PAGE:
Sunday, March 01, 2015. Last Update: Fri 2:51 PM EST

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Summer Movie Club

Absence of Malice (1981)

When bad journalism kills

When I was a student in journalism school, in the beginning of my first semester, one of the professors of... More

Ace in the Hole (1951)

What a sixty-year-old noir can tell us about the Murdoch hacking scandal

I’ve got Murdoch on the brain, but I couldn’t help thinking about the News of the World scandal while watching... More

Almost Famous (2000)

Who’s afraid of Rolling Stone?

Beware, beware, Rolling Stone magazine... Music, inarguably, is the hero, the emotional engine in Almost Famous, the Cameron Crowe-written, -directed... More

Call Northside 777 (1948)

Real journalism is too boring for the movies

In an early scene of the 1948 film Call Northside 777, Jimmy Stewart, who plays a reporter at the Chicago... More

Fletch (1985)

Getting the story, one quip at a time

Irwin Fletcher, Fletch to his friends, is an investigative reporter for a Los Angeles newspaper. He writes his columns under... More

Good Night, and Good Luck (2005)

What happened to TV news?

The marketing team behind Good Night, and Good Luck (2005), a biopic of Edward R. Murrow set largely amid the... More

Newsies (1992)

“Headlines don’t sell papes; newsies sell papes”

Before Christian Bale became Batman, he was Jack Kelly, a newspaper boy with a dream in his heart and calluses... More

Superman

The Man of Steel has better things to do than be a reporter

When watching Superman (1978), I was reminded of the David Carradine rant from the end of Kill Bill: Vol. 2,... More

The Big Clock (1948)

A murderous publisher’s corporate noir

The Big Clock begins, as all stories about a desperate journalist ought to, with a drunken night. Charles Stroud, a... More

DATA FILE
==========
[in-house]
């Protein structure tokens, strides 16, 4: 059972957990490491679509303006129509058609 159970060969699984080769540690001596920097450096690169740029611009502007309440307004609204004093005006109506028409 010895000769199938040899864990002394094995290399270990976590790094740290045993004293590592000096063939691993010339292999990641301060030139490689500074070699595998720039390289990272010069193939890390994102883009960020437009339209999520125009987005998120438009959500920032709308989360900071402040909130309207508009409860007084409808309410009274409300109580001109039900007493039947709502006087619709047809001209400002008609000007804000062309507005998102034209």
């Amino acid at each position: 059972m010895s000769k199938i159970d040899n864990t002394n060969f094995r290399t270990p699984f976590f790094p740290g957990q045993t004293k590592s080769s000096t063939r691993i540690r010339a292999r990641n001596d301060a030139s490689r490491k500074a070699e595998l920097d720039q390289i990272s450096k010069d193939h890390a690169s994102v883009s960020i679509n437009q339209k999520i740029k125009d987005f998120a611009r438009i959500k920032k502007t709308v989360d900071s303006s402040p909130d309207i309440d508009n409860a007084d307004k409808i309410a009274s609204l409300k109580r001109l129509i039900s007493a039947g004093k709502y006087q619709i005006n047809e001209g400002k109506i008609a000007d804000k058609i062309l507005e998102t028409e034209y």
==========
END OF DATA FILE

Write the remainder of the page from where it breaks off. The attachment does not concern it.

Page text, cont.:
The Devil Wears Prada

The first entry in CJR’s summer movie club

The Devil Wears Prada is a film that exists two beats apart from reality. At least. Based on the book... More

The Parallax View (1974)

(Sometimes) Good Guys Finish Last: Pakula’s sober counterpoint to All The President’s Men

It’s the Fourth of July in Seattle. We’re on the scene with Lee Carter, a young television reporter, who is... More

The Year of Living Dangerously (1982)

A group of hollow career fetishists and a moralizing dwarf

At the 1983 Academy Awards, a four-foot-nine dynamo of a New York stage actress named Linda Hunt took home the... More

Your Summer Movie Picks

Journalism-themed films recommended by CJR’s readers

Through these difficult times for journalism we could all use a little inspiration and a little fun. How about a... More

New survey reveals everything you think about freelancing is true - Data from Project Word quantifies challenges of freelance investigative reporting

Why one editor won’t run any more op-eds by the Heritage Foundation’s top economist - A reply to Paul Krugman on state taxes and job growth made some incorrect claims

Why we ‘stave off’ colds - It all started with wine

The New Republic, then and now - Tallying the staff turnover at the overhauled magazine

Why serious journalism can coexist with audience-pleasing content - Legacy media organizations should experiment with digital platforms while continuing to publish hard news


The rise of feelings journalism (TNR)

“Bloom engaged in an increasingly popular style of writing, which I’ve discussed on my blog before, which I call “feelings journalism.” It involves a writer making an argument based on what they imagine someone else is thinking, what they feel may be another person’s feelings. The realm of fact, of reporting, has been left behind.”

Things a war correspondent should never say (WSJ)

“The correspondent retelling war stories surely knows that fellow correspondents had faced the same dangers or worse”

On WaPo trying to interview a cow (National Journal)

“‘I wasn’t milked on the White House lawn by a strange man,’ The Washington Post—the venerable institution that would later come to break the Watergate scandal and win 48 Pulitzers—quoted her, a farm animal, as saying”

Bloggingheads

Greg Marx discusses democracy and news with Tom Rosenstiel of the American Press Institute

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The Business of Digital Journalism

A report from the Columbia University Graduate School of Journalism

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Questions and exercises for journalism students.